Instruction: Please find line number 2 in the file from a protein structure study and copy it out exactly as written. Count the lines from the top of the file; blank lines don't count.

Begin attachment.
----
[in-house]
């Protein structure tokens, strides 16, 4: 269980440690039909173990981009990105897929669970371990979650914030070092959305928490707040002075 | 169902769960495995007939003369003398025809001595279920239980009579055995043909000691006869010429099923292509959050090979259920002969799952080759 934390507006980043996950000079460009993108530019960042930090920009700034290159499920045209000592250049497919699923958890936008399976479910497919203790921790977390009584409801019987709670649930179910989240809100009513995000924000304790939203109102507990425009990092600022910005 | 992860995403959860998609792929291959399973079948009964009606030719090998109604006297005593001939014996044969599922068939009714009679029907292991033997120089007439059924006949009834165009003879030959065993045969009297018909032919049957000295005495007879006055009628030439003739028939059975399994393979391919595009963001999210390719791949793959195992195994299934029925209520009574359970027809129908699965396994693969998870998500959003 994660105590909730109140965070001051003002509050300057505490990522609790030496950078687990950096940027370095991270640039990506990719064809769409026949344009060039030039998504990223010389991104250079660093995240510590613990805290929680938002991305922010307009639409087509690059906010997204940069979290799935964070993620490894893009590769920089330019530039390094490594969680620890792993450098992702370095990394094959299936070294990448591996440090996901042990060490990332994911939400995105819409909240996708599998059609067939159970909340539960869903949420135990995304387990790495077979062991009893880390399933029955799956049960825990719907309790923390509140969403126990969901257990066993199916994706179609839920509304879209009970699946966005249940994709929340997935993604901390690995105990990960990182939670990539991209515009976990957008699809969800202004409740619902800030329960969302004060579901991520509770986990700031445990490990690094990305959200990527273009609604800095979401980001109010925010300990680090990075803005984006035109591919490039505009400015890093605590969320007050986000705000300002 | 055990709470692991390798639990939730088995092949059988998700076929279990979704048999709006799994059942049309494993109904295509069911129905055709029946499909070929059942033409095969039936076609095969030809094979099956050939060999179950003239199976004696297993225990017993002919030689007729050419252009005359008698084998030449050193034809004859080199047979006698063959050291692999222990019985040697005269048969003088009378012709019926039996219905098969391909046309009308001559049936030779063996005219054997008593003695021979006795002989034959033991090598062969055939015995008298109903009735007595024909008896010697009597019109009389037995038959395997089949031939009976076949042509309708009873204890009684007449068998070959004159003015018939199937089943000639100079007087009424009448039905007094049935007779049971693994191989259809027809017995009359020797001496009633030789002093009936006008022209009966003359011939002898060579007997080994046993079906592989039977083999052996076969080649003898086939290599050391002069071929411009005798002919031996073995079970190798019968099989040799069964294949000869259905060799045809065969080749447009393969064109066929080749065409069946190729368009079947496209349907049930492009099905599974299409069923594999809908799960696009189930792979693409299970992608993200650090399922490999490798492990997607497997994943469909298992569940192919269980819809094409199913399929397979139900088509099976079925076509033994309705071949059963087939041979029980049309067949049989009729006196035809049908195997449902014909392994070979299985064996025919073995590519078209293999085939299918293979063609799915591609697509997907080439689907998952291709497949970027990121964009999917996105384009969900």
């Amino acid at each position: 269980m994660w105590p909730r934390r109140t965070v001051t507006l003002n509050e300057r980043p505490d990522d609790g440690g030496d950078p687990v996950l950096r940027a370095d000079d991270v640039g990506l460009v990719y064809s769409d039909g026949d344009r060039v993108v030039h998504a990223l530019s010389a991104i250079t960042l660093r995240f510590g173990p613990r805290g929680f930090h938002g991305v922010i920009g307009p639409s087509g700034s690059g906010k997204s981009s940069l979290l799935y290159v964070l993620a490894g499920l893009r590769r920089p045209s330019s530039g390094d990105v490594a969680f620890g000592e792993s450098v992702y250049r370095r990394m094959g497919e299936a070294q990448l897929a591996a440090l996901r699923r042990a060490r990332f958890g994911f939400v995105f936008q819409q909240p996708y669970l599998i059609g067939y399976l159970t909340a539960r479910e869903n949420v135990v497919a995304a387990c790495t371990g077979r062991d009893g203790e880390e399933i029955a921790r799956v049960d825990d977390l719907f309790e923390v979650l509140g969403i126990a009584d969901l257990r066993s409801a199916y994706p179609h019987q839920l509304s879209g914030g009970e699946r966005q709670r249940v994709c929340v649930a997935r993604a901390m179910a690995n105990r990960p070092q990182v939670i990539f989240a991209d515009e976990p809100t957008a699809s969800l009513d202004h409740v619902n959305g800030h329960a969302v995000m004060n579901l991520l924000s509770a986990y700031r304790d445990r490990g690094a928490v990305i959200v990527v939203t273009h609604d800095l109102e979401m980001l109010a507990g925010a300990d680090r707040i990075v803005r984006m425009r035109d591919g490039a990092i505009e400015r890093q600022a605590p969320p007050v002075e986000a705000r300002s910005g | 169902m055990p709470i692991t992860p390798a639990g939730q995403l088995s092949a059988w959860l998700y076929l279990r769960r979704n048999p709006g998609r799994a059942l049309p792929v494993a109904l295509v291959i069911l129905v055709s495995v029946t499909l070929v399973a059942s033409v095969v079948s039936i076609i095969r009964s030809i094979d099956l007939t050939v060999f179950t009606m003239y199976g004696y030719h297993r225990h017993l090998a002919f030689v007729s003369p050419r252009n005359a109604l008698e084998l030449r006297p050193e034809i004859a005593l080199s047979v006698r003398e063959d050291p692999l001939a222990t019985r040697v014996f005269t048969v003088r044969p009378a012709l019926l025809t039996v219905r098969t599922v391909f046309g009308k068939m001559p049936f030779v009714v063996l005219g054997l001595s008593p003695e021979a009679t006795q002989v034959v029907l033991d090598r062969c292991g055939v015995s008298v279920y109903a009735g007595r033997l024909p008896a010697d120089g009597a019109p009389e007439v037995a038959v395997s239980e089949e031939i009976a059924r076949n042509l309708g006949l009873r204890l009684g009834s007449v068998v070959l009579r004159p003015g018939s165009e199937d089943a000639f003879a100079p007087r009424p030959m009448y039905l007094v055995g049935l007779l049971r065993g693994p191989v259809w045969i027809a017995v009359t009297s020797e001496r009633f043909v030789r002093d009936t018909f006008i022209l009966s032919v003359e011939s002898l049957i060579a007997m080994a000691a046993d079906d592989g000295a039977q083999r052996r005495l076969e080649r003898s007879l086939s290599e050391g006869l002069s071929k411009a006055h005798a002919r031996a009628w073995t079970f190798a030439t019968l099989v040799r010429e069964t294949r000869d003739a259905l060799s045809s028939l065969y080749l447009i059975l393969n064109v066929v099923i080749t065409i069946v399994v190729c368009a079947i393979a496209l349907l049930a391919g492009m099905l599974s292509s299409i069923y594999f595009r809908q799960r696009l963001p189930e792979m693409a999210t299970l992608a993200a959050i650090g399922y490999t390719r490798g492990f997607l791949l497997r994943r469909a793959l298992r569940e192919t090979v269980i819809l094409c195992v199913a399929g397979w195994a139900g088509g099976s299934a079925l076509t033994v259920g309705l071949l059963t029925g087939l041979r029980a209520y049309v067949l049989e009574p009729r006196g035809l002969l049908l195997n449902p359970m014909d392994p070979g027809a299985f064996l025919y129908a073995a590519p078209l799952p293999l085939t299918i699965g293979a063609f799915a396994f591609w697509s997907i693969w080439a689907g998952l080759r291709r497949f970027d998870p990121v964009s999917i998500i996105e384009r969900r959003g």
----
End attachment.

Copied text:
């Protein structure tokens, strides 16, 4: 269980440690039909173990981009990105897929669970371990979650914030070092959305928490707040002075 | 169902769960495995007939003369003398025809001595279920239980009579055995043909000691006869010429099923292509959050090979259920002969799952080759 934390507006980043996950000079460009993108530019960042930090920009700034290159499920045209000592250049497919699923958890936008399976479910497919203790921790977390009584409801019987709670649930179910989240809100009513995000924000304790939203109102507990425009990092600022910005 | 992860995403959860998609792929291959399973079948009964009606030719090998109604006297005593001939014996044969599922068939009714009679029907292991033997120089007439059924006949009834165009003879030959065993045969009297018909032919049957000295005495007879006055009628030439003739028939059975399994393979391919595009963001999210390719791949793959195992195994299934029925209520009574359970027809129908699965396994693969998870998500959003 994660105590909730109140965070001051003002509050300057505490990522609790030496950078687990950096940027370095991270640039990506990719064809769409026949344009060039030039998504990223010389991104250079660093995240510590613990805290929680938002991305922010307009639409087509690059906010997204940069979290799935964070993620490894893009590769920089330019530039390094490594969680620890792993450098992702370095990394094959299936070294990448591996440090996901042990060490990332994911939400995105819409909240996708599998059609067939159970909340539960869903949420135990995304387990790495077979062991009893880390399933029955799956049960825990719907309790923390509140969403126990969901257990066993199916994706179609839920509304879209009970699946966005249940994709929340997935993604901390690995105990990960990182939670990539991209515009976990957008699809969800202004409740619902800030329960969302004060579901991520509770986990700031445990490990690094990305959200990527273009609604800095979401980001109010925010300990680090990075803005984006035109591919490039505009400015890093605590969320007050986000705000300002 | 055990709470692991390798639990939730088995092949059988998700076929279990979704048999709006799994059942049309494993109904295509069911129905055709029946499909070929059942033409095969039936076609095969030809094979099956050939060999179950003239199976004696297993225990017993002919030689007729050419252009005359008698084998030449050193034809004859080199047979006698063959050291692999222990019985040697005269048969003088009378012709019926039996219905098969391909046309009308001559049936030779063996005219054997008593003695021979006795002989034959033991090598062969055939015995008298109903009735007595024909008896010697009597019109009389037995038959395997089949031939009976076949042509309708009873204890009684007449068998070959004159003015018939199937089943000639100079007087009424009448039905007094049935007779049971693994191989259809027809017995009359020797001496009633030789002093009936006008022209009966003359011939002898060579007997080994046993079906592989039977083999052996076969080649003898086939290599050391002069071929411009005798002919031996073995079970190798019968099989040799069964294949000869259905060799045809065969080749447009393969064109066929080749065409069946190729368009079947496209349907049930492009099905599974299409069923594999809908799960696009189930792979693409299970992608993200650090399922490999490798492990997607497997994943469909298992569940192919269980819809094409199913399929397979139900088509099976079925076509033994309705071949059963087939041979029980049309067949049989009729006196035809049908195997449902014909392994070979299985064996025919073995590519078209293999085939299918293979063609799915591609697509997907080439689907998952291709497949970027990121964009999917996105384009969900």